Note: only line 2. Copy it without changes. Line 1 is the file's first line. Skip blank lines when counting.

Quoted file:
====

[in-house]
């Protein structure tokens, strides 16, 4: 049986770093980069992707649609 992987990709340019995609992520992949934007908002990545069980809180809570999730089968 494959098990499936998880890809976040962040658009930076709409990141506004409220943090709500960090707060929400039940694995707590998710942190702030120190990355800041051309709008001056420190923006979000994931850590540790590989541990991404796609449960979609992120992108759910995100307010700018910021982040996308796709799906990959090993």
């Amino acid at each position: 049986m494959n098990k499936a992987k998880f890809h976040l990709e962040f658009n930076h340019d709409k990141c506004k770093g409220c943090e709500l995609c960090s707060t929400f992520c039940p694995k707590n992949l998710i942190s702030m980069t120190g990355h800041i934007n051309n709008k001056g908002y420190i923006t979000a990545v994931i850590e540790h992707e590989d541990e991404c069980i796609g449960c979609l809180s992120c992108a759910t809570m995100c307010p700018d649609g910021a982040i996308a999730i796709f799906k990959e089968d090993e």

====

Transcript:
């Protein structure tokens, strides 16, 4: 049986770093980069992707649609 992987990709340019995609992520992949934007908002990545069980809180809570999730089968 494959098990499936998880890809976040962040658009930076709409990141506004409220943090709500960090707060929400039940694995707590998710942190702030120190990355800041051309709008001056420190923006979000994931850590540790590989541990991404796609449960979609992120992108759910995100307010700018910021982040996308796709799906990959090993």